Shot By Police, Then Convicted In A Murder He Says He Didn’t Commit. Now He’s Facing COVID-19 Behind Bars.
The 2015 shooting left Keith Davis Jr. with respiratory issues. His defense attorney says that as he appeals his case he should be freed from prison.
Kelly Davis feels helpless. She worries about her husband, Keith Davis Jr., who is incarcerated at the Maryland Reception, Diagnostic and Classification Center. As of Sunday, there have been a total of 29 cases of COVID-19 (two incarcerated people and 27 employees) at the Baltimore intake and classification facility, known as MRDCC, according to the Maryland Department of Corrections.
Although her fears about Keith are new, Kelly has been a fearless advocate for Keith and his highly unusual case for nearly five years. In 2015, Keith was shot by Baltimore police officers, then later charged in an unrelated murder and tried four times. Last year, Keith was convicted of second-degree murder. At Keith’s sentencing in March, he was hit with a 50-year prison term. Now he says he is especially vulnerable to COVID-19 at MRDCC because he has respiratory issues stemming from when the police shot him.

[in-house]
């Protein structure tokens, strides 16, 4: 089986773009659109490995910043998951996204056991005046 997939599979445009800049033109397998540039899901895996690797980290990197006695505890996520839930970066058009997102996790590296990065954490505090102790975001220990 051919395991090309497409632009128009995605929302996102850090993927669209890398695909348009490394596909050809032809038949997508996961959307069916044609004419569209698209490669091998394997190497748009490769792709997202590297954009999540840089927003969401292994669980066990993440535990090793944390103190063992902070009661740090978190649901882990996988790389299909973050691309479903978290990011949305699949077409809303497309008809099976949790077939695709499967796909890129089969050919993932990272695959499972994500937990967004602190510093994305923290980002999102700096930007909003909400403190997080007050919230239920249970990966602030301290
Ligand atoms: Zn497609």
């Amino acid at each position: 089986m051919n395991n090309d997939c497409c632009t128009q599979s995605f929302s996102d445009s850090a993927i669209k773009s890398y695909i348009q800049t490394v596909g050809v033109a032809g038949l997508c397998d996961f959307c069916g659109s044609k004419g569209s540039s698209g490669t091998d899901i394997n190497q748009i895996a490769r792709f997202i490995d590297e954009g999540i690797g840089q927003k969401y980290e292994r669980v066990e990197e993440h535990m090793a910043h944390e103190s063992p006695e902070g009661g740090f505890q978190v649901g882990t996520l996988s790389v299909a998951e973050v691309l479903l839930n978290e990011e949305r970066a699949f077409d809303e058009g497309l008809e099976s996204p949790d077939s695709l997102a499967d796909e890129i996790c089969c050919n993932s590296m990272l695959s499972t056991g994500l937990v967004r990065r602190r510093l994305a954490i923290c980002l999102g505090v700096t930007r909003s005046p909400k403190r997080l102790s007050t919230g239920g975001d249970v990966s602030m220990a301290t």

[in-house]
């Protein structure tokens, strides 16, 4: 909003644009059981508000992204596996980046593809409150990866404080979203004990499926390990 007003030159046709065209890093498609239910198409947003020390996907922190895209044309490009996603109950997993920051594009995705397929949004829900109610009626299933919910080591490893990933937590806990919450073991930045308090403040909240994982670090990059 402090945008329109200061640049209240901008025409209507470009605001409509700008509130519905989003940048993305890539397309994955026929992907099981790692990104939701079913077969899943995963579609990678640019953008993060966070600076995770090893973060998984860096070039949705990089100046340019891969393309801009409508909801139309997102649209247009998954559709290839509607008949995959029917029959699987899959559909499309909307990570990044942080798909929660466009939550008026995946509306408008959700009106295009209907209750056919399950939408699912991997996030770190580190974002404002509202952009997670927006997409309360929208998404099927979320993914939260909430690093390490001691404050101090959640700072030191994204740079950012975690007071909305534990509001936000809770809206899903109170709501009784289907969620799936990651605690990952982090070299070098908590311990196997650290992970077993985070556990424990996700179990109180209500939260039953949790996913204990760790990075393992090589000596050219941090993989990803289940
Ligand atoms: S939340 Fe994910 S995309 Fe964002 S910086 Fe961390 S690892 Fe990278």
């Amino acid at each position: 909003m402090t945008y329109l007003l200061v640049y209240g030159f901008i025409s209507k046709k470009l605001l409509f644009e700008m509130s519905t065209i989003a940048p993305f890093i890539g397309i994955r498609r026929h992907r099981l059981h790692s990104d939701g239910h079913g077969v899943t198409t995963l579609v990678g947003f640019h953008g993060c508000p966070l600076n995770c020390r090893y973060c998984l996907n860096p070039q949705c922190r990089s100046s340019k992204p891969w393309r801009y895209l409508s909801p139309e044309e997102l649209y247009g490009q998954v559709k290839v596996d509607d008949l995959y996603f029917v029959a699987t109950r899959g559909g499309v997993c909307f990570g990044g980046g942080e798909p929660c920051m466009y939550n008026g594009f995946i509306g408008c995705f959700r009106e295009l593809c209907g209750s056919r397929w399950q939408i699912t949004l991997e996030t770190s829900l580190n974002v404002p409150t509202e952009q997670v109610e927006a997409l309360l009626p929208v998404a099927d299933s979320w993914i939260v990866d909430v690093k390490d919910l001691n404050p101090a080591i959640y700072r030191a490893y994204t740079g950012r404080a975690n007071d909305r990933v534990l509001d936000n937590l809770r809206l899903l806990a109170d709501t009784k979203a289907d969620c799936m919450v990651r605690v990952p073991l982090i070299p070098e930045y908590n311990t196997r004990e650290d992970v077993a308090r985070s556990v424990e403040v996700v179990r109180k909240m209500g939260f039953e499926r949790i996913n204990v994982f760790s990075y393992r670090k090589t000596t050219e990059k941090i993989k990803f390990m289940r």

“Keith was completely healthy before he was shot by Baltimore City Police in his face,” Kelly told The Appeal. “It did severe damage to his nasal and sinus as well as, I believe—when he was intubated—it messed with his lungs and so he has had severe asthma attacks. I feel so helpless because the reality is I can do everything I need to do to keep myself and my children safe, but I can’t do anything in Keith’s case.”